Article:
Secretary Statements & Remarks

Remarks by Secretary of the Treasury Janet L. Yellen at the 2022 'Virtual Davos Agenda' Hosted by the World Economic Forum

As prepared for delivery

My thanks to Klaus and to the World Economic Forum for hosting me. 

At this time of year, government officials, business executives, and thought leaders normally huddle in a small town in Switzerland to share perspectives on how to address the world’s biggest challenges.  I hope to join you all in person in Davos in the coming years.  In the meantime, the virtual nature of these meetings does not diminish the importance of the issues at hand.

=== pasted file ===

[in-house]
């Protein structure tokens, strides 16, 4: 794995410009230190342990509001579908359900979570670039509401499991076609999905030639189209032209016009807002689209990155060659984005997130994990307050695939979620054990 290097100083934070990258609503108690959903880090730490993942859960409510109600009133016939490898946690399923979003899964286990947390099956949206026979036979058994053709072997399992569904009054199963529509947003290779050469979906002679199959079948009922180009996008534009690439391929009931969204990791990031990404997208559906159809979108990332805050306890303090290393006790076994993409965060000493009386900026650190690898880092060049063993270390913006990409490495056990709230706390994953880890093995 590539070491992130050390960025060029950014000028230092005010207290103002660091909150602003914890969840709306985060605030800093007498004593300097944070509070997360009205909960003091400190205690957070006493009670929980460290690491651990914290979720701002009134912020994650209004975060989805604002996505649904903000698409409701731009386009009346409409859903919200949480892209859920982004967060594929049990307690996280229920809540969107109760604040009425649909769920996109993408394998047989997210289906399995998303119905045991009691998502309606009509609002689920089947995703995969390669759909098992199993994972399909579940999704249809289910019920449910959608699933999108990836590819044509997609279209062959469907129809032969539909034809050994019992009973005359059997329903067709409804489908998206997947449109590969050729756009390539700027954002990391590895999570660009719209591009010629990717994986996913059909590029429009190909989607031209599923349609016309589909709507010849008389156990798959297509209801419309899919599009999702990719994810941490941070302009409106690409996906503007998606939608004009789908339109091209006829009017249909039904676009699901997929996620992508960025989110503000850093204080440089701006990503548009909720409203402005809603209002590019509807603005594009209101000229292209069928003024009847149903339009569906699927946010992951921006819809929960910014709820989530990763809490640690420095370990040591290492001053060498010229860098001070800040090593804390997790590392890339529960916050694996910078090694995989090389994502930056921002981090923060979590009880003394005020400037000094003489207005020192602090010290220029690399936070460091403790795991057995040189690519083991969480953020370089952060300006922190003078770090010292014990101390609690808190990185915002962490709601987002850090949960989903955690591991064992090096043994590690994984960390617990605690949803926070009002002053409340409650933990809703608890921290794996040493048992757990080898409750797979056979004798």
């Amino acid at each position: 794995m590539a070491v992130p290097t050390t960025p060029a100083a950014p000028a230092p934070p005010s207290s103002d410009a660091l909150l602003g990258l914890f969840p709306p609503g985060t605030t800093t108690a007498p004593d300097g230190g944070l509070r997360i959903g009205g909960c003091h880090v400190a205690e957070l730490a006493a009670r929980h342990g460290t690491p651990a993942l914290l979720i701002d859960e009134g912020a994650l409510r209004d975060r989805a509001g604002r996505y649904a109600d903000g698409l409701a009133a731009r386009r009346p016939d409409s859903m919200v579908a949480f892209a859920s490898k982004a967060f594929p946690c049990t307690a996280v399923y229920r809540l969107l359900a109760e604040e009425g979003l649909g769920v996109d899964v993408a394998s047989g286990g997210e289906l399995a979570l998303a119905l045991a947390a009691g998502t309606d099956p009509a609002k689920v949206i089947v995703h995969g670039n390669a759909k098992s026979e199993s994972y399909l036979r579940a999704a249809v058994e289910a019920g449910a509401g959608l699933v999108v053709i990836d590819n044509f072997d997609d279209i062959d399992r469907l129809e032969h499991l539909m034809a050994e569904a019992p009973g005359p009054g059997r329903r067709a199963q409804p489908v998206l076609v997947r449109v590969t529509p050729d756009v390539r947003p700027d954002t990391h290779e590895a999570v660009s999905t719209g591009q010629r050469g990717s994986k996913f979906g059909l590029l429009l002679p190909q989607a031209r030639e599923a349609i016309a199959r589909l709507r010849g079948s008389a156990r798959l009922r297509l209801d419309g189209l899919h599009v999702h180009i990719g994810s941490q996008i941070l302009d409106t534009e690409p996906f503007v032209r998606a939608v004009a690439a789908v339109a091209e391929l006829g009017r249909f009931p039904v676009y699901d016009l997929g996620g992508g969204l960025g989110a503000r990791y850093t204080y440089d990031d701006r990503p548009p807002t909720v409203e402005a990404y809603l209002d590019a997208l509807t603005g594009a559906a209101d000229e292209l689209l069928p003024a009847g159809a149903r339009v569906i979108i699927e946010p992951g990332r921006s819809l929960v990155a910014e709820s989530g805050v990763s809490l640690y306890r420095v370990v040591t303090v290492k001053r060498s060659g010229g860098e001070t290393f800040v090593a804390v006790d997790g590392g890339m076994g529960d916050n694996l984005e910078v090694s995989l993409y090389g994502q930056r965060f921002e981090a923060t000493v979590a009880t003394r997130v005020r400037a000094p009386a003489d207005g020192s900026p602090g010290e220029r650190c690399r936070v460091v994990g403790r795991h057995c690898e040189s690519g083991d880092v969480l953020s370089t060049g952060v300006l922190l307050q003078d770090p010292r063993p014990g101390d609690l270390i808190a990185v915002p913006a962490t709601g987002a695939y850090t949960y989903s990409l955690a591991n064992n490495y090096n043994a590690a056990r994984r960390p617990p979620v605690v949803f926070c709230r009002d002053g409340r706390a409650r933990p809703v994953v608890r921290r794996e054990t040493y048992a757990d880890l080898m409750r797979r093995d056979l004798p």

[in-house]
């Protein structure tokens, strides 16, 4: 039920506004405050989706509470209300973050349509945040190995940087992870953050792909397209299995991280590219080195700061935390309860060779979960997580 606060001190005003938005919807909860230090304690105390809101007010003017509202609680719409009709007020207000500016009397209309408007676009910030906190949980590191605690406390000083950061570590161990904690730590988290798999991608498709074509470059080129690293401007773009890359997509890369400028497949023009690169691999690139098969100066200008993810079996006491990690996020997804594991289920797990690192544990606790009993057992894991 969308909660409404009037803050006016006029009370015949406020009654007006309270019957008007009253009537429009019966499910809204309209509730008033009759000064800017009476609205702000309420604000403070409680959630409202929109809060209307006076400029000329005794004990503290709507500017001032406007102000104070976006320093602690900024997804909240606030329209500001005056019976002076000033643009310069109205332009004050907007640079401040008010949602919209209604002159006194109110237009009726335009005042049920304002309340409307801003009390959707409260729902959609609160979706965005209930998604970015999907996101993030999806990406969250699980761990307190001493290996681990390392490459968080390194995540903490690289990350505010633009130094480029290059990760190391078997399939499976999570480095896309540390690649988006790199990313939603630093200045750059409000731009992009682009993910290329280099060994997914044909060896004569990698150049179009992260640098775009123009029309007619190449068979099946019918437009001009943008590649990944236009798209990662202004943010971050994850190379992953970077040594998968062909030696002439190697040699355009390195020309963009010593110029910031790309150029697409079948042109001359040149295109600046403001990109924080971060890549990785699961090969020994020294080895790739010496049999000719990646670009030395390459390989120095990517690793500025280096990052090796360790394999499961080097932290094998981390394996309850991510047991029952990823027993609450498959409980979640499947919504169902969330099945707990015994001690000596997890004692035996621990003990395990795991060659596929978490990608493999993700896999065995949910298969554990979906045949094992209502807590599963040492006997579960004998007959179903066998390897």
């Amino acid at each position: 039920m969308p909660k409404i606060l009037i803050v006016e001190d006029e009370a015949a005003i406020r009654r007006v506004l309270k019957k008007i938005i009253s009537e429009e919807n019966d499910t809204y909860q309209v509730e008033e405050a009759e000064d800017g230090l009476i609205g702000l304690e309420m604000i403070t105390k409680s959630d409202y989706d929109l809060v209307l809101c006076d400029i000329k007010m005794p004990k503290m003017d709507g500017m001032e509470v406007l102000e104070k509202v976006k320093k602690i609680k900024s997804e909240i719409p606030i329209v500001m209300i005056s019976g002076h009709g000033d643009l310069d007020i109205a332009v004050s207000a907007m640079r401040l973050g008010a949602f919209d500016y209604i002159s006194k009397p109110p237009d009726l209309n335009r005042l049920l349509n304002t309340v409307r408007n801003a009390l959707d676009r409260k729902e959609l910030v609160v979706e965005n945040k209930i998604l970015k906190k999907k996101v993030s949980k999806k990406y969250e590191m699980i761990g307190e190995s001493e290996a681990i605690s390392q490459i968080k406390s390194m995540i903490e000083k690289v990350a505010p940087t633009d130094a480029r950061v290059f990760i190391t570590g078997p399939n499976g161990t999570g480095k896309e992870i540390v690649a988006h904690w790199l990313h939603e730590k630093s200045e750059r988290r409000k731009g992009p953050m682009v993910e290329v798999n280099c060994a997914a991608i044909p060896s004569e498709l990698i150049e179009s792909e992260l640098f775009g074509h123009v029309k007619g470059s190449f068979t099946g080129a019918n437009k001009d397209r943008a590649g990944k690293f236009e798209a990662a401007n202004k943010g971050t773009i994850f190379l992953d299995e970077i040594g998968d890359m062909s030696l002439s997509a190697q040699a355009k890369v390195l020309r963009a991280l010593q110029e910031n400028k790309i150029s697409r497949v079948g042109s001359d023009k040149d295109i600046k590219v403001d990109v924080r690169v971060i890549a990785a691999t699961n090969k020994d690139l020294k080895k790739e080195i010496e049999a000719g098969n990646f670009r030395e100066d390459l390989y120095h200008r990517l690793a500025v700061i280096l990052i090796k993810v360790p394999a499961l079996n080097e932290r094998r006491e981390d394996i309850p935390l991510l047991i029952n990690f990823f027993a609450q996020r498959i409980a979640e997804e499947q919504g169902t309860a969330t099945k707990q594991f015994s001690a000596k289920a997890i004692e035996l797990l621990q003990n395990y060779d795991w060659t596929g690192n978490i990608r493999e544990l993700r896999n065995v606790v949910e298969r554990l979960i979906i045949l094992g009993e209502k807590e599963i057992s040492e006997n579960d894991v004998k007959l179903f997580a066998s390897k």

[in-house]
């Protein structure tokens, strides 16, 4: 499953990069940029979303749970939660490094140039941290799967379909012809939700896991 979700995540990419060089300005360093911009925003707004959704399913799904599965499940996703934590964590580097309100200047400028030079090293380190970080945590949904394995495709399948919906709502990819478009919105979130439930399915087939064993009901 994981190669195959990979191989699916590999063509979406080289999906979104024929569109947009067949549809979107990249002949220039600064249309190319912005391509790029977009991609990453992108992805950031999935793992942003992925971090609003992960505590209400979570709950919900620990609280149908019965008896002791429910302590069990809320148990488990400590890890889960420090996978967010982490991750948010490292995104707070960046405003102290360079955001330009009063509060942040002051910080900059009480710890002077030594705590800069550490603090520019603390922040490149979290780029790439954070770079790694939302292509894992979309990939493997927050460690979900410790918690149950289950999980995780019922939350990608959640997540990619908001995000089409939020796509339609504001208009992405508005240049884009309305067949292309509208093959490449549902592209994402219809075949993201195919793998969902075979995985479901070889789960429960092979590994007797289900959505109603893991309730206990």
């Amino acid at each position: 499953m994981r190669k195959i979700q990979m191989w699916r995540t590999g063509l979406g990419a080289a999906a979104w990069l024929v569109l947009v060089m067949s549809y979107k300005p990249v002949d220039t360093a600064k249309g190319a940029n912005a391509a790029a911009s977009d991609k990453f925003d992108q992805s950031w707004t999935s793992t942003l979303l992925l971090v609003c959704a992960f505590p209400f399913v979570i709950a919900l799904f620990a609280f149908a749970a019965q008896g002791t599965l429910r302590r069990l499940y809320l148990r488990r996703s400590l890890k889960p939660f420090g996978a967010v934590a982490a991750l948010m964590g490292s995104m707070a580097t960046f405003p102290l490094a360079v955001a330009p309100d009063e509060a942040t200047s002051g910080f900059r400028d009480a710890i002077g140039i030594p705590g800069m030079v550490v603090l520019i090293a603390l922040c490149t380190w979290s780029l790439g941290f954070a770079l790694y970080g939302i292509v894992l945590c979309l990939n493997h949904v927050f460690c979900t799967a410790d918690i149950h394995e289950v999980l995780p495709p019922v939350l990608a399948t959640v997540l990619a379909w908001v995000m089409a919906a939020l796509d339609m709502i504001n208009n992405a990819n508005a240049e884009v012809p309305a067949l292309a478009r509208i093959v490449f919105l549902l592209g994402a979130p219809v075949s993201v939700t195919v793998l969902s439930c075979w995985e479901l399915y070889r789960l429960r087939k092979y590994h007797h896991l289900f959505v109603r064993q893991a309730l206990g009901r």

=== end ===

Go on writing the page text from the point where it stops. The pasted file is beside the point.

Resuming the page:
We have all been living through the COVID-19 pandemic for roughly two years now.  Policymakers, businesses large and small, and families alike have grappled with the uncertainty and unexpected twists of this ruthless pandemic and its associated economic disruption.  At the same time, longstanding challenges persist, and some were exacerbated by a pandemic that disproportionately impacted low-wage workers and minorities.  We still face growing divergence between rich and poor, within and between countries, along with the mounting risk of climate change.  Our navigation of these health and economic challenges will be consequential: for ending the pandemic, for mitigating climate change, and for ensuring the stability and prosperity of our respective economies and the global economic system.